“Recently, the weakening sense of one’s existence has become a frequent problem. In order to feel that one truly exists here and now, the assistance of physical intuition, not just the psychological aspect, is necessary. In present-day Japan, how many people can say that their koshi is truly supporting their body on its axis?”
“If the traditional sense of Japanese ‘physical culture’ could be put into just one phrase, I would call it ‘Koshi -Hara culture.’ If you talk with people in their 80s and 90s, you will hear many phrases using ’koshi’ or ‘hara.’”
“‘Fix your koshi (Sit tight and settle down)’ and ‘Decide with your hara（gut）’ are basic vocabulary. I once heard a man in his 90s say, ‘In the past, those who were given responsibilities were the ones who had hara (guts) that were prepared (meaning one who is prepared for anything).’ These phrases using koshi and hara include a spiritual aspect, but, fundamentally, they are rooted in fact that there is physical intuition in the koshi and hara.”
The physical intuition to which Prof. Saito is alluding has continuously been passed down to today’s martial arts and performing arts, and has a very deep relation with Ki.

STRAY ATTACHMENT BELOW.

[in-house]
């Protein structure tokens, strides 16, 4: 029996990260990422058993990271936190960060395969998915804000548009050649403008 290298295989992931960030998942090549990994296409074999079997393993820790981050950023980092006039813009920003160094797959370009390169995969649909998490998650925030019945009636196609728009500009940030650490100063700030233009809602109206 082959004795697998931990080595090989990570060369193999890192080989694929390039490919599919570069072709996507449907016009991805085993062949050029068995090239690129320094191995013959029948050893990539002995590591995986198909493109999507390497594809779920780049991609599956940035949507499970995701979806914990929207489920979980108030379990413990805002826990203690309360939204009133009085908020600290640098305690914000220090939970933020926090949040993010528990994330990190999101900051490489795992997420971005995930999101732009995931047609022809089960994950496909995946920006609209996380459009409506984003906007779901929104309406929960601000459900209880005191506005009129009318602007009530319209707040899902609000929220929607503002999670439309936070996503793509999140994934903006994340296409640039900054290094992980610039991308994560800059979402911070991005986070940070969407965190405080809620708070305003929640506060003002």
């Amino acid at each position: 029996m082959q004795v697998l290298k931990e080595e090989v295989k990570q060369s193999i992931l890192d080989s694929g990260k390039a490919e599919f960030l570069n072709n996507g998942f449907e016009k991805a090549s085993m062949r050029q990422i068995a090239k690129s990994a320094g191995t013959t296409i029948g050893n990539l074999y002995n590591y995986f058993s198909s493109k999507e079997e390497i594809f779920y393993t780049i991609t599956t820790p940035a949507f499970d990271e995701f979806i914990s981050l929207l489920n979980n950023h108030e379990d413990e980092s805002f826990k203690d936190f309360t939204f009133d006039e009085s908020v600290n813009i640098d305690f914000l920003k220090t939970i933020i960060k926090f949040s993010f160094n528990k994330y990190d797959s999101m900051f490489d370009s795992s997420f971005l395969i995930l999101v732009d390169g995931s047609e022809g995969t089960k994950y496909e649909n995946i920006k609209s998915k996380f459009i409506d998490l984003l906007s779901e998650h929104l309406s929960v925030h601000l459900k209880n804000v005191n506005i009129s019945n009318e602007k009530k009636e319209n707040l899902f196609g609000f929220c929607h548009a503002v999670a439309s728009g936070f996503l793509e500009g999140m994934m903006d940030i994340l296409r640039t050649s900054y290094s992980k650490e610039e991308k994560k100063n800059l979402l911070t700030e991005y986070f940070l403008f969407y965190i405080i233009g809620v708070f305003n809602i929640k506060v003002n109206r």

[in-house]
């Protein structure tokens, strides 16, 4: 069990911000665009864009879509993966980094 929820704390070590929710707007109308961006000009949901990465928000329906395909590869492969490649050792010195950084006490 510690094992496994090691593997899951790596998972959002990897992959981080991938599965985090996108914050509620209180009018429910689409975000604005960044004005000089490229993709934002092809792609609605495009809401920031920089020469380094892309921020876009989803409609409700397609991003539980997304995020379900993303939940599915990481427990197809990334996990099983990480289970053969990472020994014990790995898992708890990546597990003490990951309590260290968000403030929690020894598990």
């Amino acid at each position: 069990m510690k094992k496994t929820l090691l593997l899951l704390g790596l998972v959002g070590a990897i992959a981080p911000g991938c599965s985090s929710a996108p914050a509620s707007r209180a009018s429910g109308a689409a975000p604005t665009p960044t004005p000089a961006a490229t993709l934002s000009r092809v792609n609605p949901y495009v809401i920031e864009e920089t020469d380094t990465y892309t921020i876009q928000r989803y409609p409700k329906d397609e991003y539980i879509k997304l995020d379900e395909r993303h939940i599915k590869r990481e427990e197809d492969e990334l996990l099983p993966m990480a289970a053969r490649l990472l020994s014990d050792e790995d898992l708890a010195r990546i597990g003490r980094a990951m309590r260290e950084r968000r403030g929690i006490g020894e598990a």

Cultivating Ki through physical intuition
At the first master’s training session I attended for the Aikido Club at my college alma mater, my instructor Sadateru Arikawa taught us how to stand and how to sit.
“Now, stand!” “Now, sit!” “Now, stand!” “Now, sit!”
Through this repetition, you can gradually develop physical intuition. Once you start to feel the gravitational of the earth, if you concentrate, you may be able to sense physical intuition in the area below your navel, called seikatanden in Japanese. If you begin to master this, you will be able to physically feel the Ki energy in your body.